Young Guns Suffer Delinquency Baggage.

Author: Spikeopath from United Kingdom
20 March 2015

"In 1897, just as today, many public spirited citizens were aroused by the problems of delinquency among the youth of various communities...This story of one such community is based on fact."

Intriguing opening salvo by the makers of The Young Guns, unfortunately the film never quite reaches the dramatic heights it aims for.

Russ Tamblyn plays a young fella who eventually gets fed up of being tarred with the bad seed family brush. Seeking solace in a community of like minded youngsters, he tries to keep the peace even as he rises to be the top man.

It's all very safe and unremarkable really. Some of the youthful cast are guilty of auto-cue acting and Tamblyn is barely convincing. On the plus side there's plenty of angst about the place, hormonal and machismo wise, some punch-ups are handled neatly by director Albert Band, the black and white photography (Ellsworth Fredricks) is textured nicely and the finale - whilst totally expected - is delivered in a none insulting fashion. 6/10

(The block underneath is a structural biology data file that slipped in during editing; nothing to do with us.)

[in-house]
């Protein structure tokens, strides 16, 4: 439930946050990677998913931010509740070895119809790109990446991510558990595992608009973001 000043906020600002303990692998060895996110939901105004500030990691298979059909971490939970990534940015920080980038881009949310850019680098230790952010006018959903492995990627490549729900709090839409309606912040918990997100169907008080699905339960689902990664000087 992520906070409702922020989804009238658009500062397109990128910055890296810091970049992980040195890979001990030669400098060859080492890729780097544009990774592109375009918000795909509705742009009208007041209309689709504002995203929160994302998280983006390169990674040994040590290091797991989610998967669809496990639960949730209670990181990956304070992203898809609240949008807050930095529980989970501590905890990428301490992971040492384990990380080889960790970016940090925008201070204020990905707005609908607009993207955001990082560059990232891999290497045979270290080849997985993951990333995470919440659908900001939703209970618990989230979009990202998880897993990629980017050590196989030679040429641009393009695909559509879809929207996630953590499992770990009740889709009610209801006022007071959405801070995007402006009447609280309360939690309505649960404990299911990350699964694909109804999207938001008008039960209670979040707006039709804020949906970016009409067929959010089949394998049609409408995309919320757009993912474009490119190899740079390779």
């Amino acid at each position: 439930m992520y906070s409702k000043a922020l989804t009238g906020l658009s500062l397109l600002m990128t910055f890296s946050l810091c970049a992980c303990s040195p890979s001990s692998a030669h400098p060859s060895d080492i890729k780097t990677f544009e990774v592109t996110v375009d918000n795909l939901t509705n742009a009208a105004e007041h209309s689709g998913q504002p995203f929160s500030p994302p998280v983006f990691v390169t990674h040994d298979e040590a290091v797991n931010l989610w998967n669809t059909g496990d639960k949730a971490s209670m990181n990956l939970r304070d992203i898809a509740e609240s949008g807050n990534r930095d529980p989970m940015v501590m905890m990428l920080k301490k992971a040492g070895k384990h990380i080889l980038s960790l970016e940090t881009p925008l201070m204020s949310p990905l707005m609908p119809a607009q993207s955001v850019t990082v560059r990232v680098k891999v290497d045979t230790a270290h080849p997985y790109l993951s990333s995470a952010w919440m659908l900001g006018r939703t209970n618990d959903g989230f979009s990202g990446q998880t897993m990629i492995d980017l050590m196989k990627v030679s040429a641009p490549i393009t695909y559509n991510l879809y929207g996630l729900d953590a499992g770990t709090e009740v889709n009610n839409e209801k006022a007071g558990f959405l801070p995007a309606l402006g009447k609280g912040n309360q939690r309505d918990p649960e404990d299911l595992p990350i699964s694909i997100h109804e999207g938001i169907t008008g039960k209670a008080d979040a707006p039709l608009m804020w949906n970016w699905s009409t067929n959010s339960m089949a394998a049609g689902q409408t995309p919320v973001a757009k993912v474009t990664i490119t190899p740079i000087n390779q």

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4 out of 9 people found the following review useful:

Nothing special

Author: frankfob from California
26 May 2012

Cheap combination of western and teenage rebel flick doesn't work in either genre. Lead Russ Tamblyn doesn't pull off the "troubled youth" bit at all, head bad guy Scott Marlowe's aping of James Dean works even less, and the "gang" of youthful miscreants is about as threatening as The Jets from Tamblyn's later "West Side Story". The producers were smart enough to get a good supporting cast--Walter Coy, Myron Healey, Rayford Barnes--of familiar faces who know their stuff, which is more than you can say for the rest of the cast. Hack writing, amateurish acting, poorly staged "action", sloppy direction--this low-rent programmer has it all. Nothing to write home about. You can do worse than watching this, but you can do a whole lot better, too.